Is the party over for gold funds?

By , Staff writer of The Christian Science Monitor

INFLATION worries will drive up gold prices. A declining dollar will drive up gold prices, too. So what happens when there are new inflation worries and a declining dollar?

You get more than a 10 percent increase in the price of gold since the first of the year, that's what. You also get one of the hottest plays in mutual funds in several years. In the last three months, several top-performing gold funds have advanced more than 50 percent and over the past year, it wasn't difficult to more than double your money in a gold fund.

A high-riding year

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Clearly, gold funds have been the place to be. For the year ended May 1, the ten top-performing mutual funds were all either gold or precious metals funds, as were 20 of the top 25 funds, according to the Mutual Fund Forecaster, a Fort Lauderdale, Fla. newsletter.

As a result, investors have been racing to send in their checks or make telephone switches to gold funds, to the point where some funds can't invest the money fast enough, and have to keep it in cash equivalents for a few days or weeks. This has been a bit of a problem for some of the gold funds, because when money is parked in cash equivalents, it's not riding the upward trek of gold prices.

``The money has been pouring in,'' says Charles Broska, assistant vice-president for marketing at United Services Funds. The San Antonio company's United Services New Prospector Fund posted a 160 percent gain for the 52 weeks ended May 1.

Like most gold funds, the bulk of New Prospector's assets - 80 percent in this case - are invested in gold mining stocks. The mines are in North America and Australia, Mr. Broska says, with no investments in South Africa. The company has another fund, United Services Gold Shares, that does invest in South African mines. It was up more than 97 percent for the year ended April 27, he says.

Some stay in South Africa

On the other hand, about 32 percent of the Financial Programs Gold Fund is invested in South African mines, says Don W. Clark, fund spokesman. ``We make no effort to shade our portfolio politically,'' he says. The Denver-based fund had a 124 percent total return for the year ended May 1.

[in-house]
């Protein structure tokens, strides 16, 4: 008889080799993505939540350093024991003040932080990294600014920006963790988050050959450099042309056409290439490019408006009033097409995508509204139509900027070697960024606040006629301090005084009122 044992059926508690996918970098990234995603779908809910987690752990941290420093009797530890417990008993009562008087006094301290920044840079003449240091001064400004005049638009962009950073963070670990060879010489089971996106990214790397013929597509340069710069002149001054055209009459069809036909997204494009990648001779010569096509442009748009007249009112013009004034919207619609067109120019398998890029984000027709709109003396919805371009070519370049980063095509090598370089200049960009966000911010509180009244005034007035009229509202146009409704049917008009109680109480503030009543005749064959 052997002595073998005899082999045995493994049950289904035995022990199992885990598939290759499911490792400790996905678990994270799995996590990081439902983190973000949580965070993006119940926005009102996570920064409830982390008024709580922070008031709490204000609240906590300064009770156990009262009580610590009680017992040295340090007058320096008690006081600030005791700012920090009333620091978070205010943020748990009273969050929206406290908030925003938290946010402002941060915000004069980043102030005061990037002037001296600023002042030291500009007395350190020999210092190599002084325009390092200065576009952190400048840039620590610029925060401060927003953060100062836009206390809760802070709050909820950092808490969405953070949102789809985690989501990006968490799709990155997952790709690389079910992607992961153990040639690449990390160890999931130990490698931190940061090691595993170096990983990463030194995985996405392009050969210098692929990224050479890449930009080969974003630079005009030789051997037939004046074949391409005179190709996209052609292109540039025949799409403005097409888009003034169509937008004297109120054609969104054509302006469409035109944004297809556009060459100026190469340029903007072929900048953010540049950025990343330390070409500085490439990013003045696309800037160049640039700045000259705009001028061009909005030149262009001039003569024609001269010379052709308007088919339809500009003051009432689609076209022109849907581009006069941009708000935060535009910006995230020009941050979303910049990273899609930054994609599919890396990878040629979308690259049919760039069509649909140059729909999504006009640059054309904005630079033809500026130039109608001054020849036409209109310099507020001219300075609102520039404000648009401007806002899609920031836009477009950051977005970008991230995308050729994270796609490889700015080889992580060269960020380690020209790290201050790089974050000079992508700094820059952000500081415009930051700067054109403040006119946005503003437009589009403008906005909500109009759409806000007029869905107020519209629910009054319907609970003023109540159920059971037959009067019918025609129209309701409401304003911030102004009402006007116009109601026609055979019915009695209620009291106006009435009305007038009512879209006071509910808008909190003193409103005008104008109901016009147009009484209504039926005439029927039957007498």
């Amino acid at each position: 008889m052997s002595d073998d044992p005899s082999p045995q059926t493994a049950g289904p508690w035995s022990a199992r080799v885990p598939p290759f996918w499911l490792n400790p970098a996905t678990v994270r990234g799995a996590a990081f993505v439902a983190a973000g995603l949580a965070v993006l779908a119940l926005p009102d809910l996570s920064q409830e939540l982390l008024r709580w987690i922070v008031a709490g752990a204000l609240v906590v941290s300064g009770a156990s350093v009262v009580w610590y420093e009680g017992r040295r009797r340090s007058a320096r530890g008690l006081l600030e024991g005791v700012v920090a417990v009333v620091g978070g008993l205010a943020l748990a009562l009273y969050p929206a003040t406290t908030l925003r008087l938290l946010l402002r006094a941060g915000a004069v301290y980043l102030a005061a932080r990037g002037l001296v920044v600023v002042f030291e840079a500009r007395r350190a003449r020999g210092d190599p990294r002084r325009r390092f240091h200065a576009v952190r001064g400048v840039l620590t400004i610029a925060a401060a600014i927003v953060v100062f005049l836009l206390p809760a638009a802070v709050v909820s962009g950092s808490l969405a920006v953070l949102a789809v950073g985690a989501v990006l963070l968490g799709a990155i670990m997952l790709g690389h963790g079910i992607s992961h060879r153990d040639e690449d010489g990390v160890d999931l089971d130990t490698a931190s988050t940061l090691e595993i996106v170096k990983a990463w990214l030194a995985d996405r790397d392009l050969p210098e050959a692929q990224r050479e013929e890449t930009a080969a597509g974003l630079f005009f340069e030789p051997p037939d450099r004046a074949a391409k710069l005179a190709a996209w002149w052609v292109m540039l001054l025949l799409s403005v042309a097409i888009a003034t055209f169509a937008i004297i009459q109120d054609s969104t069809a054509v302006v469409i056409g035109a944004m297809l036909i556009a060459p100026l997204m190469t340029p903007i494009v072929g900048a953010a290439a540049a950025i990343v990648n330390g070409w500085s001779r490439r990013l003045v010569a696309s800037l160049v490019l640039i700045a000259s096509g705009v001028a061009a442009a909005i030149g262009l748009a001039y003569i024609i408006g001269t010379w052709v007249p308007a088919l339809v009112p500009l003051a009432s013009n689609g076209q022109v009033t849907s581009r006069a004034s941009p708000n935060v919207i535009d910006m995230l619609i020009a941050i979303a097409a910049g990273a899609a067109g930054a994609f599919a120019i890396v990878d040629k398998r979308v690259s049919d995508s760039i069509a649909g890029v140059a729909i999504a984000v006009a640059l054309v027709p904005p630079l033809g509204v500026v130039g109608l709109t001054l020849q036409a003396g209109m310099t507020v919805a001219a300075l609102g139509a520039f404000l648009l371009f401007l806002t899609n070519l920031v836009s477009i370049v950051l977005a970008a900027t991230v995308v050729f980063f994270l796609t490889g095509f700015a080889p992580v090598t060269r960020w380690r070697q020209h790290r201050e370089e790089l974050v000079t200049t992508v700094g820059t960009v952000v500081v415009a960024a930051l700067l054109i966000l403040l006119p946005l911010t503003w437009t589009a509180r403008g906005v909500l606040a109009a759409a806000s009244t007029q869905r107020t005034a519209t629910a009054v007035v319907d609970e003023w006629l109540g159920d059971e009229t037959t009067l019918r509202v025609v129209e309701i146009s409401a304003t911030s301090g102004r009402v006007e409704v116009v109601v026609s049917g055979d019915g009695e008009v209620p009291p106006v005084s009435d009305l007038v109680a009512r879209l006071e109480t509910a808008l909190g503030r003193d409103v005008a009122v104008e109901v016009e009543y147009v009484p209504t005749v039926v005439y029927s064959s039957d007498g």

The reality of South African politics is just one of the factors that has helped boost the prices of gold bullion and gold mining shares.

The decline of the United States dollar, for one thing, has followed tradition and helped boost the price of gold. Historically, the dollar and gold move in opposite directions and they seem to be following the script this time.

Hirohito coin boosts demand

In addition, Japan bought 625 tons of gold last year, partly to mint a new coin honoring Emperor Hirohito. Also, gold coins from the US, Australia, Canada, and Mexico have been very popular and have consumed much of the newly-mined gold from those countries.

Concerns about renewed inflation - whether or not those concerns have any foundation - have also helped push up gold prices. As gold-watchers have known for a long time, however, it doesn't take well-founded information to move the metal's price. Rumors, even worries about new rumors, can be just as effective as any real news.

Now, the most important question for investors in gold funds, or for people thinking of becoming investors, is: Have all the gains already been made? Is it too late to join the party?

``I don't think it's too late,'' says Dennis Suskind, partner in charge of metals at J. Aron & Co., metals brokers. ``The question is, is it an equity fund or a bullion fund?'' When gold is selling for more than $400 an ounce, gold mines have no trouble making profits, he says. ``I find gold mining shares very attractive.''

Funds that emphasize mining stocks over bullion find that prices of the stocks tend to be less volatile than the metal itself. Finding out the percentage of bullion or mining shares in a fund at any given time, however, may not always be easy.

Get portfolio updates often

Some funds only break down their holdings when they prepare their quarterly reports. But a lot can change in the precious metals markets in three months, so investors might want to look for a fund that will give frequent updates, possibly over the telephone, of the current portfolio makeup.

The spectacular gains on gold funds probably won't be repeated in the next 12 months, the experts caution, but that doesn't mean it's too late to get some very respectable returns.

``I would not expect the same kinds of returns'' as the funds had over the last year, Mr. Suskind says.

``The key is to diversify at all times,'' and use precious metals as only one of four or five different kinds of investments in a mutual fund portfolio, United Service's Broska says.

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